I am exploring best practice use of wikis, how to use them and how to use them effectively for education. As I am writing this I am also listening to the recent podcast by Steve Hargadon on K12 Open Source Webcasts: Wikis in Education, an interview with Victoria Davis and Adam Frey. Adam is the founder of wikispaces and Vicki is the Cool Cat Teacher. The interview discusses uses of wikis and the need for educators to have an open mind about using open source software and online collaborative tools in the classroom.
I am impresseed that wikispaces are providing wikis for educators that are free from advertising (pbwiki is one that I use already but the upgraded version is $5 per month).

Adam talked about the future development of wikispaces and the need to integrate multimedia and to make the publishing system/interface realtively easy to use to attract the 'less technical' more visual participants.

Vicki talked about her class wiki and outlined five uses of wikis:
  1. Summarise and synthesie the information from a lesson
  2. Collaboration of notes e.g. when studying for an exam
  3. Introducing concepts and exploring projects
  4. Sharing information with other community members
  5. Individual assessment projects
My own use of wikis so far includes classroom and personal use. My senior IT class has a wiki as a collaborative space where we are building a knowledge base and collaborating on projects based on the course they are taking called Information Technology in a Global Society. The wiki I started called Podcasting and All That Jazz was created to collate resources to do with podcasting and to become a multimedia presentation platform for my session at NECC06 recently.

I would like to mention Will Richardson's Weblogg-ed Presentation wiki as an excellent example of using a wiki to collect resources for sharing. I do not have an extensive list of other best practice wikis yet. I have started my own wikispaces wiki and will share this with you a little later as it is very raw. In contrast to pbwiki I cannot see how to subscribe to the wikispaces website. The ability to use RSS and keep track of new postings and updates on a class wiki is an essential feature I use. Is this available on wikispaces?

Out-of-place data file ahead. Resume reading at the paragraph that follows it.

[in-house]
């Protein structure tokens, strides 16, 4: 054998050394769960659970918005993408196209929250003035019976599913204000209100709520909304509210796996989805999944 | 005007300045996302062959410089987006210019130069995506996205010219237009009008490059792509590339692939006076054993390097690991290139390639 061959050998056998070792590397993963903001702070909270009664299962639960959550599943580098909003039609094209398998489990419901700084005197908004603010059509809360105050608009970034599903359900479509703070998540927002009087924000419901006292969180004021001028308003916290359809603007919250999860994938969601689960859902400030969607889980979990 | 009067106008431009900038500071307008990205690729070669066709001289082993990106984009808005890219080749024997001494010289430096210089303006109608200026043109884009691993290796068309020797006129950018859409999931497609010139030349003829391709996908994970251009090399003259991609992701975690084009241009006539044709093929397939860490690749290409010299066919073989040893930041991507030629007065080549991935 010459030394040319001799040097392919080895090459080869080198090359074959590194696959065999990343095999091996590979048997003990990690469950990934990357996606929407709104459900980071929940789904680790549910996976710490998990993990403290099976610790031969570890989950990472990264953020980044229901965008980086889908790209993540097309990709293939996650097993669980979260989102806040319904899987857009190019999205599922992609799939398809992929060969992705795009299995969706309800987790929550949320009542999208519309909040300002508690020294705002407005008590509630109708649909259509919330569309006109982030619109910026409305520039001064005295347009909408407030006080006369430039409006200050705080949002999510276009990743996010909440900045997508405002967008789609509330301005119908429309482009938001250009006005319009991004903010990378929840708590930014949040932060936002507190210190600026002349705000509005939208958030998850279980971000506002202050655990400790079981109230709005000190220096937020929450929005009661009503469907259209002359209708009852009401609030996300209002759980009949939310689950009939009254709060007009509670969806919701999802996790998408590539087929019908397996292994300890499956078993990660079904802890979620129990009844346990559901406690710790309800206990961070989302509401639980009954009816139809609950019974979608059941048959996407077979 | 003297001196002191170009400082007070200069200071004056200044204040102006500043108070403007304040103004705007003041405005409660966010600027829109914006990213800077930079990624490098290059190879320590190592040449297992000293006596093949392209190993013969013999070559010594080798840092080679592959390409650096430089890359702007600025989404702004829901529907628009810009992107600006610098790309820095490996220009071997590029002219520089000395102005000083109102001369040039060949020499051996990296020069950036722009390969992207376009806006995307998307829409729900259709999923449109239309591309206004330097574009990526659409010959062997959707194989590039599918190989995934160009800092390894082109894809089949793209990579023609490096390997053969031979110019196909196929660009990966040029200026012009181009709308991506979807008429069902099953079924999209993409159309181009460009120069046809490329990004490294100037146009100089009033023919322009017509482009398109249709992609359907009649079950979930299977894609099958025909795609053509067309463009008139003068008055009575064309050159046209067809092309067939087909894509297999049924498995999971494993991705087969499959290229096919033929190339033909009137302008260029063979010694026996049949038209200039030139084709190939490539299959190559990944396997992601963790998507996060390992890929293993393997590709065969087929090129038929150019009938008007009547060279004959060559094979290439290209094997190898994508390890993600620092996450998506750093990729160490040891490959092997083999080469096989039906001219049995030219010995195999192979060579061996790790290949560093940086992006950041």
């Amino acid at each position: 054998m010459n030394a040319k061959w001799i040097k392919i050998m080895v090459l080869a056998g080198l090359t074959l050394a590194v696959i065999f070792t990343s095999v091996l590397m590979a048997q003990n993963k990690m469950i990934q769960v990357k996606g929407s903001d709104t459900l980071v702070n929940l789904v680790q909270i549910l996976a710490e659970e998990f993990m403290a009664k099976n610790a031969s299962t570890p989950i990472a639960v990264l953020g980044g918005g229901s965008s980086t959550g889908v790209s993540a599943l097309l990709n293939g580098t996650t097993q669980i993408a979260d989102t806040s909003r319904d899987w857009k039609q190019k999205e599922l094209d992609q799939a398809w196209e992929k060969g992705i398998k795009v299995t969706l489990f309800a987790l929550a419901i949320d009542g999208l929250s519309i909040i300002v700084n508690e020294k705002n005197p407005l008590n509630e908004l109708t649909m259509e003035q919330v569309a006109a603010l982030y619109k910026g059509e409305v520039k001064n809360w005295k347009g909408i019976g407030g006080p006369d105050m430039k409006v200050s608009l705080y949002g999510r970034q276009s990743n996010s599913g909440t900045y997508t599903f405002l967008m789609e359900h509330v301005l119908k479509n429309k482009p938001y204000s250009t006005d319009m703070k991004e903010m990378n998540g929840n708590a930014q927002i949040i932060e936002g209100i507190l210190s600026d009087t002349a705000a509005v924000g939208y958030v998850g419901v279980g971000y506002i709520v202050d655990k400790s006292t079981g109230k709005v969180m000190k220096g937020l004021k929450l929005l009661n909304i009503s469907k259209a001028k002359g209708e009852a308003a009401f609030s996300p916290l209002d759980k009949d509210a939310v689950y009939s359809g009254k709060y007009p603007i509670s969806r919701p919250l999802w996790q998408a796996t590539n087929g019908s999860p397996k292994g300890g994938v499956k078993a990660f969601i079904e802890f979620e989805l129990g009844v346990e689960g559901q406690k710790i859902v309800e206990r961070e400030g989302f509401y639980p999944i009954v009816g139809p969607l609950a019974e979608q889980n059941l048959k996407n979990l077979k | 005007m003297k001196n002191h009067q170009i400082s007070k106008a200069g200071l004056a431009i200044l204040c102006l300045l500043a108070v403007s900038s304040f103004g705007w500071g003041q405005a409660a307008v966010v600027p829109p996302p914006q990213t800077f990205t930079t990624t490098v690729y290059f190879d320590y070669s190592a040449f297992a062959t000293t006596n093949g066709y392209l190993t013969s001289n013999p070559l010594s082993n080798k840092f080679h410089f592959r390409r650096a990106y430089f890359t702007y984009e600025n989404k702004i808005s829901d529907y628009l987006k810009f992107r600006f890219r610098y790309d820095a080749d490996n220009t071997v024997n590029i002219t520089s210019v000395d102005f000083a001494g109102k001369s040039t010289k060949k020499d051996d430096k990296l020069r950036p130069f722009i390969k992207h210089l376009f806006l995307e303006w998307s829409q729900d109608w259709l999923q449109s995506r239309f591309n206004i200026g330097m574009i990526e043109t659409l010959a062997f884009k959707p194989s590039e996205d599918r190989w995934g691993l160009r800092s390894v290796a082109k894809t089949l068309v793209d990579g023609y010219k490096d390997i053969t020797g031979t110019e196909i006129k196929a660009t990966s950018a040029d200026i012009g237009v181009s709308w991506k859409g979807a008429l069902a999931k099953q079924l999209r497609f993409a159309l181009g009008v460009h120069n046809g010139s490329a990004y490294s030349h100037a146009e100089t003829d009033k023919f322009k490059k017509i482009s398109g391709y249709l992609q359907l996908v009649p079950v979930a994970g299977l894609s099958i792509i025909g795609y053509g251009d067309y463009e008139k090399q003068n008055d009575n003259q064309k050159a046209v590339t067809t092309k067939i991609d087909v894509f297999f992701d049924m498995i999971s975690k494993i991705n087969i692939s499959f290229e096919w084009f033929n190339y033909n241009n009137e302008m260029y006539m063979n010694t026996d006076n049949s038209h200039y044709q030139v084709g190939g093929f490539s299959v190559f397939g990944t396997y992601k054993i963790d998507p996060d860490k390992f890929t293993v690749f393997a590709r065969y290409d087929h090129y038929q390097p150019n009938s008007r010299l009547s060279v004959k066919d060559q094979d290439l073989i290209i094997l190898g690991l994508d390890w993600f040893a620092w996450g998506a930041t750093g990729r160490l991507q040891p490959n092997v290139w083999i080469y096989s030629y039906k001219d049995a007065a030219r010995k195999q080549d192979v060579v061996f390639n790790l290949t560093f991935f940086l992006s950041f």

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Monday, August 28, 2006

I do not want to fix computers!

I often refer to myself as an educational technology or technology integration specialist. The response from colleagues is too often, 'OK, so can you fix my 'xxxxx' problem?' Can I make this very clear...I do not want to fix computers or computer related devices! Why is it when you tell people you have a degree in anything to do with technology (MA in Educational Technology Leadership from the George Washington University) they think you can troubleshoot, fix and know a computer from the inside out? Is this what it meant to be a computer expert years ago?

Yes, as I have moved around as an international educator I have been in positions where there has been limited tech support in a school and I have obliged by doing what troubleshooting I could. Well, in most cases it has been a case of my own classes and needing to get the HW and SW back online for the students to work with as quickly as possible.